Heavy rains and flooding in northeast Australia have been both a blessing and a curse for drought-hit farmers, but more rain is needed to break a seven-year drought. Farm officials say a series of storms have delivered heavy, but sporadic, rain in two of Australia's largest agricultural states, Queensland and New South Wales.
By Michael Perry
SYDNEY (Reuters) - Heavy rains and flooding in northeast Australia have been both a blessing and a curse for drought-hit farmers, but more rain is needed to break a seven-year drought.
Farm officials say a series of storms have delivered heavy, but sporadic, rain in two of Australia's largest agricultural states, Queensland and New South Wales.
Some farmers who planted big summer sorghum crops have benefited, and some irrigators who had been facing zero water supplies have seen their water rations restored to 100 percent.!ADVERTISEMENT!
But others are still staring at bone dry paddocks, while some farmers already on government drought assistance are now applying for flood aid after rivers burst banks causing millions of dollars worth of damage to crops, livestock and infrastructure.
"We are a long way from getting out of the drought," Lyndon Pfeffer, grains president of farm group AgForce Queensland, said on Monday.
"The main cropping area has certainly missed out. It is still a bit sporadic, it is still just storm rain, general rains have not given everybody a good soaking," he said.
Pfeffer said good rains had fallen in northeast Queensland's sugar growing region and in the west of the state.
"Overall things are promising but there are still pockets light on and looking for rain," he said.
Further south in New South Wales hundreds of farms in the west of the state and along the north coast have been flooded.
The NSW state government has declared the coastal region a natural disaster area, with an estimated A$20 million in damages.
"I think it is fantastic to get the rain," said Jock Laurie, president of the NSW Farmers Federation. "Unfortunately there is always a few people affected when you get flooding."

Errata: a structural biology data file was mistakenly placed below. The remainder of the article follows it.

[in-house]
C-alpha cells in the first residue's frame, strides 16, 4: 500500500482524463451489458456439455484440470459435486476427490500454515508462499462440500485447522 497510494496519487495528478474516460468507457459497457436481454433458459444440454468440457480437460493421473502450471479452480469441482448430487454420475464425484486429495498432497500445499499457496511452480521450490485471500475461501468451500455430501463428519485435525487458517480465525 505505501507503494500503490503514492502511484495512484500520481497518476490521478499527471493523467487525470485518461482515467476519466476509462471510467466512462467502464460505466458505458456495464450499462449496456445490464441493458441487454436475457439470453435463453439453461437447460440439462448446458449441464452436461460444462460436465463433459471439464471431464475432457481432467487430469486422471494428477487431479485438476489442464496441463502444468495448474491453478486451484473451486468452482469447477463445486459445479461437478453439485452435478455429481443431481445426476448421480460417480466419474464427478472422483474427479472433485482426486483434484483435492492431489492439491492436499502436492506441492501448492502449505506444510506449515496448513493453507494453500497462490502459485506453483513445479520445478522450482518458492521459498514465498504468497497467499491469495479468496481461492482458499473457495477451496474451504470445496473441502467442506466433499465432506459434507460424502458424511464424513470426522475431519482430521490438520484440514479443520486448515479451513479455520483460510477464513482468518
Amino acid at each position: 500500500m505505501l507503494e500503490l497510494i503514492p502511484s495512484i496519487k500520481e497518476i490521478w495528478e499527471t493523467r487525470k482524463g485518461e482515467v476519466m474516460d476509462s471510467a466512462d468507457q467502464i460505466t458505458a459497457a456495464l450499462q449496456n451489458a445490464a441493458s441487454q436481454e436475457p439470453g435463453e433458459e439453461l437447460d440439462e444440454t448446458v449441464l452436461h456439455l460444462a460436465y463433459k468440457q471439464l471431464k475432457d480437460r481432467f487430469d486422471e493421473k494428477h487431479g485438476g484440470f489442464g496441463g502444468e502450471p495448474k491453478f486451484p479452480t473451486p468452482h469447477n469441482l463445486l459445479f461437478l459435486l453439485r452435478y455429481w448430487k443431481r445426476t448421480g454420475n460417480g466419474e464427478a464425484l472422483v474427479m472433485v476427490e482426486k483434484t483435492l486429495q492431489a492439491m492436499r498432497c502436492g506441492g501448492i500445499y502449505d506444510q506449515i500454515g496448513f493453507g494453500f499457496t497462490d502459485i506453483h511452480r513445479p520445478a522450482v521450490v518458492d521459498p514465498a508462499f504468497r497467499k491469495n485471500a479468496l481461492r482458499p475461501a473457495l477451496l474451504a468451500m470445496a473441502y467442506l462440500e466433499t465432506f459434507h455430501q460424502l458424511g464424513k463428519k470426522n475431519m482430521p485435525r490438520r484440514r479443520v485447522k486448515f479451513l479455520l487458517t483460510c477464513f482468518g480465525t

Laurie said the recent rains had helped grain farmers in Queensland and NSW plant a large sorghum summer crop and would assist wheat farmers who will plant in winter.
"There has been a big sorghum crop put in and the sorghum crop is looking good," he said. "The rain we have now will start to put a moisture profile back in the ground for the winter (wheat) crop -- something they didn't have last year."
"If you can get a bit more rain and get some water in the storages it will really help out the rice and cotton industry and the irrigation industries," said Laurie.
The New South Wales state government said last November that drought had slashed the state's forecast winter crop by 40 percent to 2.82 million tons. The winter crop is mainly wheat, although barley, canola and other crops are grown.
The drought has hit New South Wales harder than anywhere else in Australia, with total crop failures commonplace in the west. Normally the state produces over 8 million tons of winter crops, and about 30 percent of Australia's total wheat crop.
On October 30 the Australian Bureau of Agricultural and Resource Economics cut its forecast of Australia's total wheat crop by 22 percent to 12.1 million tons. The crop is less than half the 25.4 million tons produced in 2005/06.
Meteorologists believe the worst of the storm weather may be over as a former cyclone failed to reintensify in far north Queensland and floodwaters receded in the state's southeast, but more rain and flooding was forecast.
"It's just a tropical low and it's likely at this stage to be weakening to a rain depression," said Bureau of Meteorology forecaster Ivor Blockley.